If, for whatever reason, public transport is not your preferred mode of transit, you’ll have no trouble hailing down taxis and getting around fairly inexpensively that way (compared to black cab and even Uber prices, at least). Walking is also a great way to traverse the territories and something we ended up doing a lot of on our trip. It’s pretty heavily polluted, and thankfully has dozens of elevated walkways which take you off ground-level for some respite from the fumes. An ingenious invention we couldn’t have done without was the Central-Mid-levels Escalator, a series of escalators and travelators running in both directions up and down through the centre of Hong Kong island.
With all this to-ing and fro-ing, not to mention the near-total humidity and 30C+ heat, it’s important to stay hydrated. I did a little research on whether or not the tap water in Hong Kong is safe to drink for non-locals and decided to err on the side of caution and avoid it. This sadly meant a lot of plastic bottles of water were purchased during my trip, most of which we were thankfully able to recycle at a facility next to our Airbnb. I took my Klean Kanteen along just in case there was a way to fill it with drinking water and, actually, it came in pretty handy: rather than let the bottled water go warm in my bag, I decanted some into my canteen every day before heading out so that the water would stay fresh and cold for longer. I’d definitely recommend this as a way to stay cool in the heat and lessen the frequency with which you’re buying new water.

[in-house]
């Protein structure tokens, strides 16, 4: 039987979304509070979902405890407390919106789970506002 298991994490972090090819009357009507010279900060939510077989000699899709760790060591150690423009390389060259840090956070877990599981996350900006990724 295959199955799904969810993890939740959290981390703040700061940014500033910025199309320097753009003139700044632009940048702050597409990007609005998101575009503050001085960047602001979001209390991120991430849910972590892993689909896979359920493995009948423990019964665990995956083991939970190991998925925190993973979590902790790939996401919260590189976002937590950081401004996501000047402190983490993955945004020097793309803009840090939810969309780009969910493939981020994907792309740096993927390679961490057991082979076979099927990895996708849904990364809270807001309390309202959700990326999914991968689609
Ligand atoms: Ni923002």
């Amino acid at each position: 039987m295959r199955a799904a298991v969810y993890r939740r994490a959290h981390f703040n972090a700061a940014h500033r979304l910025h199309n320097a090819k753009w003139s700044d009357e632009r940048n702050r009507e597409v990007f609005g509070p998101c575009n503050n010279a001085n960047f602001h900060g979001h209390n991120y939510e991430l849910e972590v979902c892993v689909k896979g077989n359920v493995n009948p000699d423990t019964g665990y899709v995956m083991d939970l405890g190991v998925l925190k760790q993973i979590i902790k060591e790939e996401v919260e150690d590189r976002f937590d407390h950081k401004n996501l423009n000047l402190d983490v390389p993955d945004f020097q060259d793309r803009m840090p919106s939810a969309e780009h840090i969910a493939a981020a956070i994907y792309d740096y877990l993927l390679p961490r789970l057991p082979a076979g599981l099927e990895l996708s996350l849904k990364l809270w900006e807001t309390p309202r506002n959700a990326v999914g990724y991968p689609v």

The last thing I want to mention with regard to getting around Hong Kong is to do with data. Travelling outside of Europe for the first time in a while, I couldn’t simply keep using mobile data on the move without incurring extra charges. You can buy data add-ons through your service provider but no amount of GB would be enough to support my Instagram Story-loving ass, so it just wasn’t an option for me. Luckily, Hong Kong is littered with Wi-Fi hotspots: everywhere from public spaces to cafes and bars have some sort of Wi-Fi you can either ask for the password to access or connect to for free for a limited amount of time. Regardless of where we were, I rarely struggled to find Wi-Fi when I needed to double check a location or upload something to Instagram. I’d definitely recommend at least trying this method out before purchasing data, as I honestly didn’t feel the need to at any point during the trip.
And that concludes my mini-guide to getting around Hong Kong cheaply and conveniently. If you’re planning a trip to this incredible place, I hope you find these tips useful! If you have any questions which weren’t covered, please let me know in the comments and I’ll do my best to help.
Have you been to Hong Kong? Add your tips for getting around in the comments below!